This editorial appeared in The Miami Herald.
Venezuela's democracy advocates are proving to be tougher than President Hugo Chavez expected. Despite everything Mr. Chavez has done to crush the spirit of electoral democracy in Venezuela, millions defied him at the polls on Sunday to win races in several key states and cities. The results should give heart to Venezuelans who want to keep their country from becoming a Castro-style socialist regime.
Last December, voters rejected Mr. Chavez's plan to alter the constitution to give himself vastly increased powers, a stunning reversal reflecting growing alarm over the president's bid to become a virtual dictator. This time, opponents captured the Caracas city hall and the governorships of the three most populous states. Just as important, the pro-Chavez candidate lost the Caracas suburb of Sucre, home of the sprawling slum of Petare, destroying the myth of Mr. Chavez's invincibility in the barrio and further eroding his credibility as a champion of the poor.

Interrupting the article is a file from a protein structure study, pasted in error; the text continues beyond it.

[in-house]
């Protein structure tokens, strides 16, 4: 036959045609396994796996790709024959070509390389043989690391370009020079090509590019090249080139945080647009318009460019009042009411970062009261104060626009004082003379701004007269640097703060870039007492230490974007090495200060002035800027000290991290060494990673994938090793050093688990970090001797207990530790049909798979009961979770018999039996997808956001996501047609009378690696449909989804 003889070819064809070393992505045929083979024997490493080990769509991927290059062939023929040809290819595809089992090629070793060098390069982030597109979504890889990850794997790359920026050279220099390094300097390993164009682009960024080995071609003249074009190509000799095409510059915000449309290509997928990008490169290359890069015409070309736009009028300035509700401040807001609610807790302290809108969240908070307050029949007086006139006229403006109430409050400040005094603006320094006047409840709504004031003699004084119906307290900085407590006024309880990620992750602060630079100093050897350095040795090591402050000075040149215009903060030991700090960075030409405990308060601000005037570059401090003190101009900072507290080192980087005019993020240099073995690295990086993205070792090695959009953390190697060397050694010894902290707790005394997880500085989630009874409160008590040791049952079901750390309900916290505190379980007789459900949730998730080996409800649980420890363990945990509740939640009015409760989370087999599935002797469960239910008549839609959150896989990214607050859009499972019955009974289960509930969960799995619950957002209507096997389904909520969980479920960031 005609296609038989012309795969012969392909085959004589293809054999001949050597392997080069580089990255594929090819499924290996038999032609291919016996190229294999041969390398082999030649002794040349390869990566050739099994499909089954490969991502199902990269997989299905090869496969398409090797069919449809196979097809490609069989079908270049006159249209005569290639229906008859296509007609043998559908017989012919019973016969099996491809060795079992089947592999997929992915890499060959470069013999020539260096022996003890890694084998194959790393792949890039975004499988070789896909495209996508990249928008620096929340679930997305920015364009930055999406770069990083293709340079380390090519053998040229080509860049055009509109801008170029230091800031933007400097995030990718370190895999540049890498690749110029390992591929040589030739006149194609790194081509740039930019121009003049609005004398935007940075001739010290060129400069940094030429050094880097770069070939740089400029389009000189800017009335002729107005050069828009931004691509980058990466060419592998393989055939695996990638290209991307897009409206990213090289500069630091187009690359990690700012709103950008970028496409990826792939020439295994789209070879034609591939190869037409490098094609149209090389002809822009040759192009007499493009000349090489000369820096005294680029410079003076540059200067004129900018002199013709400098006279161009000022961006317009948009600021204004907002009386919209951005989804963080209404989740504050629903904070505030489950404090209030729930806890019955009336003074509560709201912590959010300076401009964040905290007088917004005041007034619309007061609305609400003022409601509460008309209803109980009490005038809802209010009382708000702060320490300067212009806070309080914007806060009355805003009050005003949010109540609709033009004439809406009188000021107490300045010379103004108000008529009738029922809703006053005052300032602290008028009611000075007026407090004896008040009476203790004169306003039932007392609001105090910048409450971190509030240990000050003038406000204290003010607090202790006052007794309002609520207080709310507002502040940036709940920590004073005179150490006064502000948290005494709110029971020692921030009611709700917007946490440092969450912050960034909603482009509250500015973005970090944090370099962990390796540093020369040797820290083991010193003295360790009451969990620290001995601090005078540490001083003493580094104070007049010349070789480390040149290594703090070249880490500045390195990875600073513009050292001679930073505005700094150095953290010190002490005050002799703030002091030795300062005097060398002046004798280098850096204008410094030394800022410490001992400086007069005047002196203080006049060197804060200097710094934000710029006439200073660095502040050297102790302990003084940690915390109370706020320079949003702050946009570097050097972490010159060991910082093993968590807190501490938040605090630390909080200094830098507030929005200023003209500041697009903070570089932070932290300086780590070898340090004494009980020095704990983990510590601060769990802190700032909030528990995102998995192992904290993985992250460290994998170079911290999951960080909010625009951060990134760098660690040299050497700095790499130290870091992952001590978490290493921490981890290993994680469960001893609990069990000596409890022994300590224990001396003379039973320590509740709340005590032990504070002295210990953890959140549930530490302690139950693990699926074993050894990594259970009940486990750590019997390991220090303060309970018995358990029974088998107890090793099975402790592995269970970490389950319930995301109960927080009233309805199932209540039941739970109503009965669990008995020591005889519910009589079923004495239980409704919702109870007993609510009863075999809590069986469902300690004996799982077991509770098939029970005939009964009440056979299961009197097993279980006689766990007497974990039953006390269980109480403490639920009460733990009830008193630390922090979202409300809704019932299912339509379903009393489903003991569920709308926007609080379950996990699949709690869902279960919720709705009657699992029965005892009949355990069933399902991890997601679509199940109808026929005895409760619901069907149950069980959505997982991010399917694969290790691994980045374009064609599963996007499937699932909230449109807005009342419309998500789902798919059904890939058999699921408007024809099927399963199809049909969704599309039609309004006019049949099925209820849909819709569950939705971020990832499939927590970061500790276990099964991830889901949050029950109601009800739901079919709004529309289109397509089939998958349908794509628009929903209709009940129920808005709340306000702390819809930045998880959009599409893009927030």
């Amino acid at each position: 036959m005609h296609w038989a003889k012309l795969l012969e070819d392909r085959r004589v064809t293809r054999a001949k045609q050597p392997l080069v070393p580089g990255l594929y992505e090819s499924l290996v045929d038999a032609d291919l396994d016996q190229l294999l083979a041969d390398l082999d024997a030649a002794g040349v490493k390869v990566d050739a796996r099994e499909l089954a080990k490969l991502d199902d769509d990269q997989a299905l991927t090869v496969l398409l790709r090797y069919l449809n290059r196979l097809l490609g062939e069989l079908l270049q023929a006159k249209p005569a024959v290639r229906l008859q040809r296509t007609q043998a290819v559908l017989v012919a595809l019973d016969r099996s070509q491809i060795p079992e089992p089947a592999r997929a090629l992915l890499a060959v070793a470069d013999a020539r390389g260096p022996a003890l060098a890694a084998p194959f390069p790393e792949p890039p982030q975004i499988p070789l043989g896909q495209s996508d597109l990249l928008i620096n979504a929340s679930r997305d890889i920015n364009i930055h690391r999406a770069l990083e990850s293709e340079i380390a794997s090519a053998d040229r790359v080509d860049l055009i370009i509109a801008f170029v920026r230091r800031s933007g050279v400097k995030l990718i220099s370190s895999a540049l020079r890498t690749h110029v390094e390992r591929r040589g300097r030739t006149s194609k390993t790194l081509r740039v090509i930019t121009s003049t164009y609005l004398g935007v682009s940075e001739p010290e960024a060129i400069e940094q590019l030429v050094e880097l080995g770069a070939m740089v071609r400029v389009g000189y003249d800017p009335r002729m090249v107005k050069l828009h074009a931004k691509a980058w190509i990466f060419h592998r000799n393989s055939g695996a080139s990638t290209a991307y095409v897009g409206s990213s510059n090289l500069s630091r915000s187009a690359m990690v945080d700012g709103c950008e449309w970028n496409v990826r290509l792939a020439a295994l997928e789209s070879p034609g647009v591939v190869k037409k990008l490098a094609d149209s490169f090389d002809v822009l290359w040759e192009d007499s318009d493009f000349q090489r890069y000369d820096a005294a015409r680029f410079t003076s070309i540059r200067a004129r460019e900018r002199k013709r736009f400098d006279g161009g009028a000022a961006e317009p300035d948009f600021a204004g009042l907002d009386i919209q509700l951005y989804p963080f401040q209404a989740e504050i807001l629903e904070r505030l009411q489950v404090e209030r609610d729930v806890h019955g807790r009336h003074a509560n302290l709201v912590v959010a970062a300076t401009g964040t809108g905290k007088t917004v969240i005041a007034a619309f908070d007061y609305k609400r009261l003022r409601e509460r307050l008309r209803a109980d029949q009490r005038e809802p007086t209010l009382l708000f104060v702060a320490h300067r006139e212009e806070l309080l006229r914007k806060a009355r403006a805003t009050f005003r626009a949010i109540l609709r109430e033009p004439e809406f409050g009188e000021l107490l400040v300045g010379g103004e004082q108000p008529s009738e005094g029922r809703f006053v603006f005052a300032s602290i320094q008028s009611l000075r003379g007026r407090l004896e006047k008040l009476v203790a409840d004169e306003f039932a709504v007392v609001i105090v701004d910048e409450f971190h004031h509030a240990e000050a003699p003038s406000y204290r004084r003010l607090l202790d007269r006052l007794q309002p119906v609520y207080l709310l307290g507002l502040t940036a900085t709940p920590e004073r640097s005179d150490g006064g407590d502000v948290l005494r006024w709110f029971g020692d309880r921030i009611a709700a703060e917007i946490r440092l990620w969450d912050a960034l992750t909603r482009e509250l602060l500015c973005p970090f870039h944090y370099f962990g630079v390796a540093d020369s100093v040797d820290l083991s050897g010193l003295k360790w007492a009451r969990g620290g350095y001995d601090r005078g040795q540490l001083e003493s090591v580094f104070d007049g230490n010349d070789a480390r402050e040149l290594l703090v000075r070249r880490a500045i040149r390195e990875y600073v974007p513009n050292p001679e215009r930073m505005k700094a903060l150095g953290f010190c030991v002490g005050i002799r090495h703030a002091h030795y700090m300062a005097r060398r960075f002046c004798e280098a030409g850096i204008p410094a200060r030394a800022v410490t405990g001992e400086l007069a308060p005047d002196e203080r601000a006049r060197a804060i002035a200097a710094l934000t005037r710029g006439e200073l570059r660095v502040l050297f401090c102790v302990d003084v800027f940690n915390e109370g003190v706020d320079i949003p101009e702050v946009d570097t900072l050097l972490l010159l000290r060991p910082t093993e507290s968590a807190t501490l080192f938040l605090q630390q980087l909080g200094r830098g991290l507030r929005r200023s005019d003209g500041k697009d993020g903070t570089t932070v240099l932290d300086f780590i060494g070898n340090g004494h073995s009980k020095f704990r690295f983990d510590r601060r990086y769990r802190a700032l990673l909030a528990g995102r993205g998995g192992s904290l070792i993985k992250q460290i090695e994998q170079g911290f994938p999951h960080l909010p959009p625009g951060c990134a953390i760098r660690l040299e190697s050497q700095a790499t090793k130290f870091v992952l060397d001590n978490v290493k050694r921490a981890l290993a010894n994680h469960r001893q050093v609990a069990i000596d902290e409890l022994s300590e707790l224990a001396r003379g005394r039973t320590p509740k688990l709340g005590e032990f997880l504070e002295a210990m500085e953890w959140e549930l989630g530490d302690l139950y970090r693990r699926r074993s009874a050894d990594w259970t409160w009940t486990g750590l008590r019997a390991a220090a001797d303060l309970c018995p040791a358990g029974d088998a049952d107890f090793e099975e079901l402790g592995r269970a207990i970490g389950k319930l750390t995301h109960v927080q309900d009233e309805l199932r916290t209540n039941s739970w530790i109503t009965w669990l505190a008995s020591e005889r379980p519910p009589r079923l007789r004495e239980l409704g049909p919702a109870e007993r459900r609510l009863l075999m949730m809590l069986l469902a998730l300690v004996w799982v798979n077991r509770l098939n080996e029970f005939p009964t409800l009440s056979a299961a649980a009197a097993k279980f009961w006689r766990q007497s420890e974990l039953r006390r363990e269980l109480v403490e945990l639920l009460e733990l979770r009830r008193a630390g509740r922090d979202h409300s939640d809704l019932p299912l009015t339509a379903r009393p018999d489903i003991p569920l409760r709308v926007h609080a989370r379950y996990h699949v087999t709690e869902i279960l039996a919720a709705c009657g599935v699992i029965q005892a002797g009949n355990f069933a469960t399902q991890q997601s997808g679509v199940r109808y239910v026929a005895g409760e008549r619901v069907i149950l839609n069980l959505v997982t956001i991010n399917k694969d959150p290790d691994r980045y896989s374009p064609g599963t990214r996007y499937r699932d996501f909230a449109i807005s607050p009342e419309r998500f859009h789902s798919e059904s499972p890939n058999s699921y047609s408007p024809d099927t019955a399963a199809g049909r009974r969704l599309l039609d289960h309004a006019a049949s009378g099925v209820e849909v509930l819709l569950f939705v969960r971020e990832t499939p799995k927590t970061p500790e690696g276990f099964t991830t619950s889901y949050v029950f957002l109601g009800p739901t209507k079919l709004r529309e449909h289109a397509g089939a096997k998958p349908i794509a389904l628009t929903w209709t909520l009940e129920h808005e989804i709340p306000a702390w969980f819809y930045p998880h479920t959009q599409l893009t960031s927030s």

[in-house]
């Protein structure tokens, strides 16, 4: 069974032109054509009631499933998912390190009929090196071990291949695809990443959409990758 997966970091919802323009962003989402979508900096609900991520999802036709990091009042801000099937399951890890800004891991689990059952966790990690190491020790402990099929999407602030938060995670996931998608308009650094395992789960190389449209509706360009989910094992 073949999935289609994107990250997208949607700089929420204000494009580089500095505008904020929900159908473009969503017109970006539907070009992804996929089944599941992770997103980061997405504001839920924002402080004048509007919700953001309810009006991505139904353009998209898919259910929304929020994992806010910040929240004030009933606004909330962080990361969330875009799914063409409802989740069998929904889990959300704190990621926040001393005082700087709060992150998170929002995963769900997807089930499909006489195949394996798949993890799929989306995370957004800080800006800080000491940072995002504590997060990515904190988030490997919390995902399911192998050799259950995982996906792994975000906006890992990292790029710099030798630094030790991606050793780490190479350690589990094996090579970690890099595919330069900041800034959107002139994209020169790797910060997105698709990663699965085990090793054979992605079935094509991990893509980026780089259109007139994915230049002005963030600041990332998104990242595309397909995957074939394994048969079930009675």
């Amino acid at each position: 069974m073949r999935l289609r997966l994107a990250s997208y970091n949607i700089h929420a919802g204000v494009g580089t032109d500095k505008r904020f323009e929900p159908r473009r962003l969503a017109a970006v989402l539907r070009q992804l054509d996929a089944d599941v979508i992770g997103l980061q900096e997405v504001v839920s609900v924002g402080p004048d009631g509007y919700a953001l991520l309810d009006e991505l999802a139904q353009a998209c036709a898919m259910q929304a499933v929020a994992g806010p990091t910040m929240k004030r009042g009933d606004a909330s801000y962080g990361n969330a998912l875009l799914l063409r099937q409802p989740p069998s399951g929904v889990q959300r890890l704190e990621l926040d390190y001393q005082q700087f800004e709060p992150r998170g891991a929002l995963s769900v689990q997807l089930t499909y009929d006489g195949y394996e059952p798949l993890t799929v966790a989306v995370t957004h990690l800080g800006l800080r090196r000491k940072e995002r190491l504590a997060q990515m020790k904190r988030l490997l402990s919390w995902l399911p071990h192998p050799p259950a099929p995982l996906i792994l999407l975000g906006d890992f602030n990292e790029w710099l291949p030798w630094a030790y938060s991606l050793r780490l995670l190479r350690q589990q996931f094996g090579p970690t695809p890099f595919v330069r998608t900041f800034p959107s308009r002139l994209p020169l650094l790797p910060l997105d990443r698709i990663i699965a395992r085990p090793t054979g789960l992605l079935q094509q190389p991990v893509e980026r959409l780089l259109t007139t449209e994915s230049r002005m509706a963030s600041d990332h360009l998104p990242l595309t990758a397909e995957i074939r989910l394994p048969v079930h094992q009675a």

Mr. Chavez, to be sure, remains popular. His candidates won about 55 percent of the popular vote in all gubernatorial races and 17 of the 22 contested governorships. But the opposition won five governorships, whereas in 2004 Chavez allies won all but two of the governor's races and a majority of local offices while opponents urged a boycott.
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